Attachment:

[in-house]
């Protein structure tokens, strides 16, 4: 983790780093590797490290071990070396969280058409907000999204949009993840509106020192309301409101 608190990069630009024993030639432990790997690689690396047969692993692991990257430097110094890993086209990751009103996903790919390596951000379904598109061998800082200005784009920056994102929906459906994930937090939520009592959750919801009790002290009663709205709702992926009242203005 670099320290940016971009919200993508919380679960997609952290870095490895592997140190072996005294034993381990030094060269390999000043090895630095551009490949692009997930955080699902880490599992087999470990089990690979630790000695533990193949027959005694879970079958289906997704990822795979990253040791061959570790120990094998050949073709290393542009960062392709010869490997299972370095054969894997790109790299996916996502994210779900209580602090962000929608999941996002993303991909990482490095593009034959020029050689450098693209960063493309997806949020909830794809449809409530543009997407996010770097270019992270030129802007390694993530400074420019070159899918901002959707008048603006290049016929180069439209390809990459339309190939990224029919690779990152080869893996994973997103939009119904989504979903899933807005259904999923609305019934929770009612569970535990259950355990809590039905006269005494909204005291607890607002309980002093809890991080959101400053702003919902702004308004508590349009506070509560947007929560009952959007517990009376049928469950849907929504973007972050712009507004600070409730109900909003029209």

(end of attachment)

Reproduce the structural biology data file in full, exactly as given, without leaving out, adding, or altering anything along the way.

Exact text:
[in-house]
């Protein structure tokens, strides 16, 4: 983790780093590797490290071990070396969280058409907000999204949009993840509106020192309301409101 608190990069630009024993030639432990790997690689690396047969692993692991990257430097110094890993086209990751009103996903790919390596951000379904598109061998800082200005784009920056994102929906459906994930937090939520009592959750919801009790002290009663709205709702992926009242203005 670099320290940016971009919200993508919380679960997609952290870095490895592997140190072996005294034993381990030094060269390999000043090895630095551009490949692009997930955080699902880490599992087999470990089990690979630790000695533990193949027959005694879970079958289906997704990822795979990253040791061959570790120990094998050949073709290393542009960062392709010869490997299972370095054969894997790109790299996916996502994210779900209580602090962000929608999941996002993303991909990482490095593009034959020029050689450098693209960063493309997806949020909830794809449809409530543009997407996010770097270019992270030129802007390694993530400074420019070159899918901002959707008048603006290049016929180069439209390809990459339309190939990224029919690779990152080869893996994973997103939009119904989504979903899933807005259904999923609305019934929770009612569970535990259950355990809590039905006269005494909204005291607890607002309980002093809890991080959101400053702003919902702004308004508590349009506070509560947007929560009952959007517990009376049928469950849907929504973007972050712009507004600070409730109900909003029209």